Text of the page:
Market “to” your clients, not “at” them

October 26, 2010

When I answered the phone the other day, the person on the other end was calling from a company I buy from. The conversation went something like this:

Telemarketer: “Dr. Eaton we have a very special offer for you!”

Me: “Oh?”

Telemarketer: (Insert scripted sales pitch here.)

Me: “That sounds pretty interesting. Can you send me some information in the mail?”

Telemarketer: “No, I’m sorry, we don’t send information in the mail. It will only take a few minutes to sign you up over the phone.”

In that precise moment, the sale was lost.

Me: “I prefer to take the time to read over the material first. I don’t sign up for things over the phone. Can you send me information that I can thoughtfully look over and consider in more detail, rather than having to make a snap decision right now?”

(I knew the answer, but I just wanted to clarify.)

Telemarketer: “Really, it will only take a moment to sign you up over the phone, and I can tell you everything about the offer.”

The point? Missed.

The call? Ended.

The sale? Lost.

The upshot? I was a sale, ready and waiting to happen, and they lost it.  I am already a customer. I was interested in the offer. I was very close to saying yes, but didn’t appreciate the “hard sales” pressure tactic, so I declined.

Realize what works with your target audience and what doesn’t. What a sales or marketing company may tell you will work, may not. Find out for yourself. Avoid tactics that are likely to lose you sales because you’ve ticked off your prospective buyer, client or student.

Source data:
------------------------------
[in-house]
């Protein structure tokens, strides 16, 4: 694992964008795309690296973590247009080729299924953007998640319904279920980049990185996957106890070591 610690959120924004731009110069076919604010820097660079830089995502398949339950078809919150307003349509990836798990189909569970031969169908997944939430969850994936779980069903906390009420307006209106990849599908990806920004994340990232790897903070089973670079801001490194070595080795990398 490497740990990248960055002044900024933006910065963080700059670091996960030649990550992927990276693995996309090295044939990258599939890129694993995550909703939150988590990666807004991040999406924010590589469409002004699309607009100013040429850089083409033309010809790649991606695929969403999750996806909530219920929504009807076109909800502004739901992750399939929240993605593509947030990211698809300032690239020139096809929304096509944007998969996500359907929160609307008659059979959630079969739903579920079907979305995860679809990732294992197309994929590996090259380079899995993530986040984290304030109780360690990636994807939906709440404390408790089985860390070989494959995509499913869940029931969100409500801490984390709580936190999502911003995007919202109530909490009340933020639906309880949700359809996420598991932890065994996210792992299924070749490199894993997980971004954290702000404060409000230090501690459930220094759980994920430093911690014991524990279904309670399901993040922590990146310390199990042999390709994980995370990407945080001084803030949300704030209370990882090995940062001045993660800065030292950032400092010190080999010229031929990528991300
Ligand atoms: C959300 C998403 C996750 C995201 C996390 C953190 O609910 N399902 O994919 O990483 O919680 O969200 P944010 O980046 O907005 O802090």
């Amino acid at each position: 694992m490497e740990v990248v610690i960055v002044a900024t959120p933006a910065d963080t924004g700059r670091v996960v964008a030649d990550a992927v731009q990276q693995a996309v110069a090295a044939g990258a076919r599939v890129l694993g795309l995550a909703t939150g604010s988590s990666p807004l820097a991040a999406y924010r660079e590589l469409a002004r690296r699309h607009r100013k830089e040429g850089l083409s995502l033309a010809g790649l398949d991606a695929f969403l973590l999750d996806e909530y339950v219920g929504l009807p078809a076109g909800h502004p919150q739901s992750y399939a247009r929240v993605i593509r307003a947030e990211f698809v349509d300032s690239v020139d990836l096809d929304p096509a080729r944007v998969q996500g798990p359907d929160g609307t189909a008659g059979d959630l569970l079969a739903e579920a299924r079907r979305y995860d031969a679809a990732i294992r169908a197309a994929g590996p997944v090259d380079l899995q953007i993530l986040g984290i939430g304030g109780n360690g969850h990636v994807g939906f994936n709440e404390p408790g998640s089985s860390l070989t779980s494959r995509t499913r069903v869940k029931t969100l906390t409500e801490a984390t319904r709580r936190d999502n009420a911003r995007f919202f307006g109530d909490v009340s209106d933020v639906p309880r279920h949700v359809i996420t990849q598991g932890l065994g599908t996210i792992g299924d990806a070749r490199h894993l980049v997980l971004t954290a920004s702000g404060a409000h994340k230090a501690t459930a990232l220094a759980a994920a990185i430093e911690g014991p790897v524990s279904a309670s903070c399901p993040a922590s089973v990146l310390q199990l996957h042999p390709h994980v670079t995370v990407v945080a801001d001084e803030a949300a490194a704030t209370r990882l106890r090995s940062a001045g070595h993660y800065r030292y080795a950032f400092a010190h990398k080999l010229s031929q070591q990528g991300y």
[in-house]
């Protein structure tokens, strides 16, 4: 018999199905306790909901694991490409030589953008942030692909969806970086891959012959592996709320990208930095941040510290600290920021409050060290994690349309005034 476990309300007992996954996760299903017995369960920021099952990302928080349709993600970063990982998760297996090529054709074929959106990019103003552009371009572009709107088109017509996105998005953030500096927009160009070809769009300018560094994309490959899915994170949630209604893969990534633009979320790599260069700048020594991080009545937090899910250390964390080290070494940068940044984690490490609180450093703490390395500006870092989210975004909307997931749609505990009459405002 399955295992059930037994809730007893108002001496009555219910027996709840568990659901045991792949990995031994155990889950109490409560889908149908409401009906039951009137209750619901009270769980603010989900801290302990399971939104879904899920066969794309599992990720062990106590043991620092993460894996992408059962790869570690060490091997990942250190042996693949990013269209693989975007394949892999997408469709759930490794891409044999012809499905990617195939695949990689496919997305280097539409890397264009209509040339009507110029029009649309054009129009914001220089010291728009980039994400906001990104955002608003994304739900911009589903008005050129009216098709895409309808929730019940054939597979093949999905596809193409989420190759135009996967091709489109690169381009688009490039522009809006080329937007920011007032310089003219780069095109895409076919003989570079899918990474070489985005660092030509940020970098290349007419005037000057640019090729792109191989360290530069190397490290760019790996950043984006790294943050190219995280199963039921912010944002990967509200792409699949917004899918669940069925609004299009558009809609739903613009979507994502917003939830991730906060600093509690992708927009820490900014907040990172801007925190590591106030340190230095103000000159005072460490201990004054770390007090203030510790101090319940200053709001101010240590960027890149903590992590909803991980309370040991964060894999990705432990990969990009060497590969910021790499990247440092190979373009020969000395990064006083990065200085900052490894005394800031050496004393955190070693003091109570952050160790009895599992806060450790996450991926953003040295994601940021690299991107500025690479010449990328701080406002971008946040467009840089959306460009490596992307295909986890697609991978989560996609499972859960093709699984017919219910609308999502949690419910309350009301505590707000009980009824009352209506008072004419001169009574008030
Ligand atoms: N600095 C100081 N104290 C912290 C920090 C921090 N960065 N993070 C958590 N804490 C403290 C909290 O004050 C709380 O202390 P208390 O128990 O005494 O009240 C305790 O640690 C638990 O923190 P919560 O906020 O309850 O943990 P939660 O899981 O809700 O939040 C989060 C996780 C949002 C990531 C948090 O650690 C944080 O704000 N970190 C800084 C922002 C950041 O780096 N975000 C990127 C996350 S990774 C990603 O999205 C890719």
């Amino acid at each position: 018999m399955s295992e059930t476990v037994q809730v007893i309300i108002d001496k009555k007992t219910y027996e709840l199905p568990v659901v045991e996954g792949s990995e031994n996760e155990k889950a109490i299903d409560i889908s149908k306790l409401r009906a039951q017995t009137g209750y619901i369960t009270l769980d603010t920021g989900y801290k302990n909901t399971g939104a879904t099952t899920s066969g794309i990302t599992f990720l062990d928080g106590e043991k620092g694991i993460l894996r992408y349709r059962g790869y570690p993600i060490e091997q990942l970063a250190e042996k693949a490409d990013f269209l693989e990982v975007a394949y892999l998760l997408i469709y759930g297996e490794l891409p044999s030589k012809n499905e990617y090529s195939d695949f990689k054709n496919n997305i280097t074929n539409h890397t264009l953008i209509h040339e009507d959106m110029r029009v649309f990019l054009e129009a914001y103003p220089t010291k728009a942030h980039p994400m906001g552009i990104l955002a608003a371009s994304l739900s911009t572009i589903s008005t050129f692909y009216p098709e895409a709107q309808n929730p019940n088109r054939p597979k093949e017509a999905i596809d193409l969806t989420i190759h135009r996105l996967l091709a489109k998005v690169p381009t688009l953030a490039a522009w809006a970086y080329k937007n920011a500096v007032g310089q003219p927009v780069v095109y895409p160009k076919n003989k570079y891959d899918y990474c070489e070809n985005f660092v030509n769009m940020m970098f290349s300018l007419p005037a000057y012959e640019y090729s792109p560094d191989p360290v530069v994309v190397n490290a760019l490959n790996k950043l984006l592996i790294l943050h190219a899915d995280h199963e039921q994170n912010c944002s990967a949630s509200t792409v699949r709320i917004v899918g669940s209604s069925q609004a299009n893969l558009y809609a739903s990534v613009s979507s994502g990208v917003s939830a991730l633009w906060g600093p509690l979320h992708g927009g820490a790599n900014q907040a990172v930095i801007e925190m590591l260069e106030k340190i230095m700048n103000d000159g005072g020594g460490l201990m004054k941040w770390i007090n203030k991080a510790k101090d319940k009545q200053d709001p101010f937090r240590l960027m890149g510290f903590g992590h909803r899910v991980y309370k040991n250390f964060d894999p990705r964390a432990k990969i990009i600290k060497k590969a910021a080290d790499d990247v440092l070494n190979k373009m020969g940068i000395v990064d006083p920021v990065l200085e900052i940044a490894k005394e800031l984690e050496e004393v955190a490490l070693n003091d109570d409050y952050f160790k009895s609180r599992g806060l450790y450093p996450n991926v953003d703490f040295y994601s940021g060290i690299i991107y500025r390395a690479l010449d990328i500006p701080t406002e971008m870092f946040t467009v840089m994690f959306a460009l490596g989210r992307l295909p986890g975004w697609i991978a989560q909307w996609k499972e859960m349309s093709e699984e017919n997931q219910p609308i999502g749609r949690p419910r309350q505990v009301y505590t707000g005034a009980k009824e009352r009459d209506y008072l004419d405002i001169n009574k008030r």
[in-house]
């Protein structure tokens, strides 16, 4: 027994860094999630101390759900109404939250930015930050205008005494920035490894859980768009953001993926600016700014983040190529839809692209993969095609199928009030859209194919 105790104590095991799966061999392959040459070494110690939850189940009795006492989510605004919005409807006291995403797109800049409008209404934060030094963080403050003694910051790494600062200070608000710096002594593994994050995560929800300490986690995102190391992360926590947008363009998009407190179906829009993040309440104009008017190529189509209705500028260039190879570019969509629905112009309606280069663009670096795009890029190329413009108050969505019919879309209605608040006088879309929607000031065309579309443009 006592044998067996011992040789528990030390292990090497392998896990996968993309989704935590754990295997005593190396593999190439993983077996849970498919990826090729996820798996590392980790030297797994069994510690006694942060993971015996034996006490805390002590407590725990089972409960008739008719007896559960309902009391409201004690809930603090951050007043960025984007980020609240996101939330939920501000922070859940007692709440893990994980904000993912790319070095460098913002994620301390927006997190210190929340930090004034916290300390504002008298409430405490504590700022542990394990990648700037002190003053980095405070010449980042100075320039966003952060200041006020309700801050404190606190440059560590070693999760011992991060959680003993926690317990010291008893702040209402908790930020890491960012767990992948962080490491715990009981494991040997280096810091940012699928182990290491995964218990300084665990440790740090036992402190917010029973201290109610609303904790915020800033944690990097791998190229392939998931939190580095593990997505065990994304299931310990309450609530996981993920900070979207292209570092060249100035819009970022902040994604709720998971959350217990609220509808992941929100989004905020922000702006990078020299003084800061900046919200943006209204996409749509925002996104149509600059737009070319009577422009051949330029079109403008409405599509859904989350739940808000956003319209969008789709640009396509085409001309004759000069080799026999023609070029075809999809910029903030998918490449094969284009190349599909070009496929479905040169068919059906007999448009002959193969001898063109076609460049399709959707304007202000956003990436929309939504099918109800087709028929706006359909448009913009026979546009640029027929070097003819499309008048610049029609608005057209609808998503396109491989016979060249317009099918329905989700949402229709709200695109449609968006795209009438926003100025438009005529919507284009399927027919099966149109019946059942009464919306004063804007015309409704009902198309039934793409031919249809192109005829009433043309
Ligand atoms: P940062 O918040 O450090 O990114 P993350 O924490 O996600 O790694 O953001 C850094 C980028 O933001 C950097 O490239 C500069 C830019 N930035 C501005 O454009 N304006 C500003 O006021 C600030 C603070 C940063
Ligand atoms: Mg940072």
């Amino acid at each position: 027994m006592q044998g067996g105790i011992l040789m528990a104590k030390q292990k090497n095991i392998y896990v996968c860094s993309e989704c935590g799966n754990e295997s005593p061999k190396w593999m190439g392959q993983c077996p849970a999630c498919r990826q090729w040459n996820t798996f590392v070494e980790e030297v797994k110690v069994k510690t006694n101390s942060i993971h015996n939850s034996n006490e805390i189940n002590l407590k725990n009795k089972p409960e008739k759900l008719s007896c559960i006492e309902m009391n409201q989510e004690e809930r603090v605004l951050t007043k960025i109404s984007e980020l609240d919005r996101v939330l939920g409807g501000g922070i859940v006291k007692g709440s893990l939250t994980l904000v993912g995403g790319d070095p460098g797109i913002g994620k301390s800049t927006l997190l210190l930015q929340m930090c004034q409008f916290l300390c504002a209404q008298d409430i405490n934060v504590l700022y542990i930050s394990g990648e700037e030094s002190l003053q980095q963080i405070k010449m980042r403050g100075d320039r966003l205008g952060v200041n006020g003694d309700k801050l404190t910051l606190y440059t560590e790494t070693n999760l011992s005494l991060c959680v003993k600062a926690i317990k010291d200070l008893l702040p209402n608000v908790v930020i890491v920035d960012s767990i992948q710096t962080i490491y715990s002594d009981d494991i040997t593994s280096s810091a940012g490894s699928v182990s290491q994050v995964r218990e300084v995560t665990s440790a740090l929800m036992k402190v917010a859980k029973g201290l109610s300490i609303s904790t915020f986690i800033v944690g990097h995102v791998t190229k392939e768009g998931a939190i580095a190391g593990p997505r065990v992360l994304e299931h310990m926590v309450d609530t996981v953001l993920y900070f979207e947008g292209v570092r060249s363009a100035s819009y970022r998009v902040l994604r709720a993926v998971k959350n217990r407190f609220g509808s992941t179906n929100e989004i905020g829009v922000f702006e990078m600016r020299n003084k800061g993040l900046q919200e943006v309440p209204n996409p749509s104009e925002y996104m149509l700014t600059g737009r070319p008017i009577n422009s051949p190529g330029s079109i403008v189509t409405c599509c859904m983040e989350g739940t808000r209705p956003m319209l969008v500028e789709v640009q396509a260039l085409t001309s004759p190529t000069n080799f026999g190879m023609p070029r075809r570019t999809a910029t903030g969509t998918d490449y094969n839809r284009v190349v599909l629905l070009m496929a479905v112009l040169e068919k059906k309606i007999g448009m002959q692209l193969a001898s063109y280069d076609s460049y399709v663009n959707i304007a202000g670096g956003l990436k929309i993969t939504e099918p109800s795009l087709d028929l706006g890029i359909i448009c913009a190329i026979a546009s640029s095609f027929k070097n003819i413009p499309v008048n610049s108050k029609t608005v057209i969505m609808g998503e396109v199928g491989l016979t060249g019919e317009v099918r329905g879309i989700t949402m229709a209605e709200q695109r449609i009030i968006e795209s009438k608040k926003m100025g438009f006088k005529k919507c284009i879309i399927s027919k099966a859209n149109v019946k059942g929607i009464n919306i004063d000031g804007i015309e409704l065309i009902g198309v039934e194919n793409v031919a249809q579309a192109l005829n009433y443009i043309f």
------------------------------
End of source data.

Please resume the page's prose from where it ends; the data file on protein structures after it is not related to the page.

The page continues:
The moral of the story? Market to your clients, not at them.


“Spotlight on Learning” conference

October 24, 2010

Last week I had the privilege of presenting a session on marketing of literacy programs at the Ontario Literacy Coalition’s Spotlight on Learning conference in Toronto. What an amazing event! Not only did the conference bring together practitioners and administrators from a variety of provinces, it was a high-tech, 21st century event. Speakers and participants alike were invited to participate in the conference’s Facebook page. They had their own Twitter hash tag (#spotlight2010).

Best of all, this was one of the few conferences I’ve ever been to where marketing was identified as a key topic or “stream” in the presentations. These folks are cutting edge.

They videotaped all the presentations, so with any luck you’ll be able to watch a replay of the presentation. I’ll post the info on the recording when it’s available.

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If you are interested in booking me (Sarah Eaton) for a presentation, keynote or workshop (either live or via webinar) contact me at sarahelaineeaton (at) gmail.com. Please visit my speaking page, too.


Who You Gonna Call? Marketing Isn’t a Solo Sport

October 12, 2010

So many educators seem to think that they have to market and promote their programs all by themselves. Not only is this ineffective and exhausting, it is impossible. Marketing isn’t a solo sport.

Get yourself out of the mindset that you have to do it all yourself. Ask people for help. Ask them to attend your events or give a guest lecture in your class. And if that makes you uncomfortable, ask for their advice, as for suggestions, or even get their opinion.

There’s no shame in asking other teachers, administrators, parents, colleagues, or members of the community for help. Call up a teacher at another school and ask if you can have an inter-school event like a talent competition or speech contest. Partner with the dance teacher in your school to do a lunch time program on Latin dance to promote Spanish language and Hispanic culture.

Even asking, “Could you give me some ideas…?” is a powerful question to start with.

Ask with a smile. Be genuine. People will help.

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If you are interested in booking me (Sarah Eaton) for a presentation, keynote or workshop (either live or via webinar) contact me at sarahelaineeaton (at) gmail.com. Please visit my speaking page, too.


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